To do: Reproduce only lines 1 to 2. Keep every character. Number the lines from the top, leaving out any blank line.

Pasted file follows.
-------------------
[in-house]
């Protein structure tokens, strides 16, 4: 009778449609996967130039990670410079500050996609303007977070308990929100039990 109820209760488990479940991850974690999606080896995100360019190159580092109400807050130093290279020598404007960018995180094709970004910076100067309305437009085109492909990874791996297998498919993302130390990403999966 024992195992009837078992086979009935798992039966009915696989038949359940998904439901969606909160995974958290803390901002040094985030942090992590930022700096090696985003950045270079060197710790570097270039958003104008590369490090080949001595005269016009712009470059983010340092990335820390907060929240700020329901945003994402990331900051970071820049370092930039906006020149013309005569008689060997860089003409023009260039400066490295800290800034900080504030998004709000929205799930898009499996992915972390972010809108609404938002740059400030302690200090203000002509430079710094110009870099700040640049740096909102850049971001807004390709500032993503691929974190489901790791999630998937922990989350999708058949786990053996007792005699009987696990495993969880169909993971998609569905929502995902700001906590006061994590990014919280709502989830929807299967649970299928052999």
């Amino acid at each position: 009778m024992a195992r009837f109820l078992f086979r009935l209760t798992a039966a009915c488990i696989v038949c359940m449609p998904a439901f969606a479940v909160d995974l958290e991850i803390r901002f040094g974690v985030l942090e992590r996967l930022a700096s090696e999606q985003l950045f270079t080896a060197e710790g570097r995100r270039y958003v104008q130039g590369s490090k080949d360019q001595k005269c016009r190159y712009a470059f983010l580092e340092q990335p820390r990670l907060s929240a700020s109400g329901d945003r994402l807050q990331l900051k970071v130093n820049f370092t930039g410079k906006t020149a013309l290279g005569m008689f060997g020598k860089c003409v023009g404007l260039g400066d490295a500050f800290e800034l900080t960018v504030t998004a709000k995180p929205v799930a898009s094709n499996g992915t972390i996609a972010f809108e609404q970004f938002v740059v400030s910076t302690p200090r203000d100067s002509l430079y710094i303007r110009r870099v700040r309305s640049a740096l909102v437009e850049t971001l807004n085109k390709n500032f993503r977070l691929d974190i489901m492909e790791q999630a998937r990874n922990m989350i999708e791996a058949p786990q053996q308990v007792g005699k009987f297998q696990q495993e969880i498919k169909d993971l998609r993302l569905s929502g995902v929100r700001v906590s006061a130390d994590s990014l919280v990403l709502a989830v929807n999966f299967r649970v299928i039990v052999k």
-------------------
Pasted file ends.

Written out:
[in-house]
């Protein structure tokens, strides 16, 4: 009778449609996967130039990670410079500050996609303007977070308990929100039990 109820209760488990479940991850974690999606080896995100360019190159580092109400807050130093290279020598404007960018995180094709970004910076100067309305437009085109492909990874791996297998498919993302130390990403999966 024992195992009837078992086979009935798992039966009915696989038949359940998904439901969606909160995974958290803390901002040094985030942090992590930022700096090696985003950045270079060197710790570097270039958003104008590369490090080949001595005269016009712009470059983010340092990335820390907060929240700020329901945003994402990331900051970071820049370092930039906006020149013309005569008689060997860089003409023009260039400066490295800290800034900080504030998004709000929205799930898009499996992915972390972010809108609404938002740059400030302690200090203000002509430079710094110009870099700040640049740096909102850049971001807004390709500032993503691929974190489901790791999630998937922990989350999708058949786990053996007792005699009987696990495993969880169909993971998609569905929502995902700001906590006061994590990014919280709502989830929807299967649970299928052999």